Arosha: Thank you Olga for that really fantastic talk, it exposed a lot of important issues and food for thought. So as a software engineer my question has a slight technological angle to it, I guess. It reflects on the idea that some of those working to address online violence, online harms, often cite that it's the affordances provided by technology like anonymity and confidentiality that are contributory factors to these online behaviours that we see. I sense that legal responses therefore try to mandate that technology is hobbled in some way in order to try and address these harms without necessarily thinking about the bigger harms that could occur because encryption is weaker and now all of us are vulnerable in many different ways to other types of harms. I was just curious about what you thought about this debate and how you feel law and technology should be interacting in a more effective way because currently it doesn't seem to be working that well.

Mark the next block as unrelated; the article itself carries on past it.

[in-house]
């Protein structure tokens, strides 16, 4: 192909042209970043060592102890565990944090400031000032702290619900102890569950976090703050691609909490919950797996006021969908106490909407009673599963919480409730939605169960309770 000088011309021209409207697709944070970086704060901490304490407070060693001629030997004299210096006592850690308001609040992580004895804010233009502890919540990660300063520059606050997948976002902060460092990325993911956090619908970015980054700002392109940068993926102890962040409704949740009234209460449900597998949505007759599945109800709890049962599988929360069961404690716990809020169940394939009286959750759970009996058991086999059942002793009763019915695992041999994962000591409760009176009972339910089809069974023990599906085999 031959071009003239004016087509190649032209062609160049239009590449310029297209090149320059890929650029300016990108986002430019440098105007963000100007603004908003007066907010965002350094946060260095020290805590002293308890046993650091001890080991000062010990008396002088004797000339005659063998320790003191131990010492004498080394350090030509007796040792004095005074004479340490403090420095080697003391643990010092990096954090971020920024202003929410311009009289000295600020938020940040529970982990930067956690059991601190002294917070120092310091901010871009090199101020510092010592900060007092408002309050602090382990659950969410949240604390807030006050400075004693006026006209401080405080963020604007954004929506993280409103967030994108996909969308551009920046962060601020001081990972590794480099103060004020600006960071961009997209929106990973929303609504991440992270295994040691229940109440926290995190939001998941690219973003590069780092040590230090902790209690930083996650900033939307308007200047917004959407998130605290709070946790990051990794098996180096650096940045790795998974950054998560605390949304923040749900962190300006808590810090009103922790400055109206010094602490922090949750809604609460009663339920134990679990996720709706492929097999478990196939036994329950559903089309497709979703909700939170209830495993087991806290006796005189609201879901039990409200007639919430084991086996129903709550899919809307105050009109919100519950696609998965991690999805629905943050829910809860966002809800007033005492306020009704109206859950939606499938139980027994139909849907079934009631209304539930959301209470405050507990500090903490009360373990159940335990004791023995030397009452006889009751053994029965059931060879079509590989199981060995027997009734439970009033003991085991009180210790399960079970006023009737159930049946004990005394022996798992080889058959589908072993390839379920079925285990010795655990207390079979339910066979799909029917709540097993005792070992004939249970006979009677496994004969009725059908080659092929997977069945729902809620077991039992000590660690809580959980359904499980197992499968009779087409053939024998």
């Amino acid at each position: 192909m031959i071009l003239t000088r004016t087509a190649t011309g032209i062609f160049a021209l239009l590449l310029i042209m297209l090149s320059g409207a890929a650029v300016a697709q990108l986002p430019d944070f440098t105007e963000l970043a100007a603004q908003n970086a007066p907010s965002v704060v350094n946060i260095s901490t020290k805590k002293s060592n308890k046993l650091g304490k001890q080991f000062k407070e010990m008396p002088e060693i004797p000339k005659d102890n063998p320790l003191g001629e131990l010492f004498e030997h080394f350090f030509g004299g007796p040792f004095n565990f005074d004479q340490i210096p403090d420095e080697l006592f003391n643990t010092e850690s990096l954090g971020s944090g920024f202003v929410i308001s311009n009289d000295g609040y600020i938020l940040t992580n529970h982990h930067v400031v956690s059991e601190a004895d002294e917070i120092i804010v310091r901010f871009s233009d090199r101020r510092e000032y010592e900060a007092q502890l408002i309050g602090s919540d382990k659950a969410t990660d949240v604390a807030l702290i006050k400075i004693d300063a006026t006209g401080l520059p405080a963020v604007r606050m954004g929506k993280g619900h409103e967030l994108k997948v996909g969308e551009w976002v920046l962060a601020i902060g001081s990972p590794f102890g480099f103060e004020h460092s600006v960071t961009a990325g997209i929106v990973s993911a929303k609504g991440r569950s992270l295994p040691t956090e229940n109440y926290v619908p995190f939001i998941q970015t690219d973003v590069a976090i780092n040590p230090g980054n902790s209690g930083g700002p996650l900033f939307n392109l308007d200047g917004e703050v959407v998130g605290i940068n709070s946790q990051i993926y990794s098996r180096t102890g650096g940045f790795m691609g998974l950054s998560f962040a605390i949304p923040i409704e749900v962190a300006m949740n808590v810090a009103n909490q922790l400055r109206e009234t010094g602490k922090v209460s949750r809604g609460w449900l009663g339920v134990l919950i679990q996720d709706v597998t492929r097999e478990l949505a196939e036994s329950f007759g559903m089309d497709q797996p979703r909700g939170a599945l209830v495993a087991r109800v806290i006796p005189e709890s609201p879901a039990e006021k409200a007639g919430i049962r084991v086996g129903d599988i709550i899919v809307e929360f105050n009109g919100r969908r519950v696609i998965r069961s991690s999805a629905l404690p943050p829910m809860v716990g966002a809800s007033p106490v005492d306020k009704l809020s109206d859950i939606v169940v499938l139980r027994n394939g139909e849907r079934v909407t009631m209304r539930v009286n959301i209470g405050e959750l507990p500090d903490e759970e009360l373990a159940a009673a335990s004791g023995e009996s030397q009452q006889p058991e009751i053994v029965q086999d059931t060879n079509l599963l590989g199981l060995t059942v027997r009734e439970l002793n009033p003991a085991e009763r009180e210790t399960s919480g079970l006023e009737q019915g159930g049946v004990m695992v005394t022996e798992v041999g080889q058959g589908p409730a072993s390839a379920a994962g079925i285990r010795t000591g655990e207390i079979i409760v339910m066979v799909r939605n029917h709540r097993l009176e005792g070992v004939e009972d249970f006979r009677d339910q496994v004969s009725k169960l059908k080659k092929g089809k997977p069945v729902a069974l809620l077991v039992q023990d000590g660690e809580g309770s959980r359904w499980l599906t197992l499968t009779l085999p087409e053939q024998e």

Olga: Arosha, you and I have five years to explore all of this as part of the Centre’s research. So I feel like you're putting me on the spot here, but there we go. I agree with you. I think we can't just say all technology is bad because bad things are happening online. I think that is a very limiting approach. Even with the quote of the UN Special Rapporteur on violence against women, if you go a bit further into the document it does recognise that there is of course an immense value in having women and girls equally participating in online spaces, having them represented within the technology sector. So I've been a long term advocate for not viewing the two as exclusive. I don't think we should be pitching gender equality and, for example, freedom of expression online as opposites. I think they are mutually reinforcing and I can't imagine one without the other. On the point of the intersection between law and technology, I always say that law is always reactive. So I think technology will always come first and then we will start to unpack problems of what's happening online. I do think the two need to work in sync, perhaps this doesn't come as a surprise to you given our previous conversations. But we cannot constrain ourselves from making technological progress, but equally we need to deal with essentially a pandemic of violence against women, which essentially at its heart is not a problem of technology, it's a problem of society. So I think the two need to come together with possibly other disciplines as well to tackle this problem.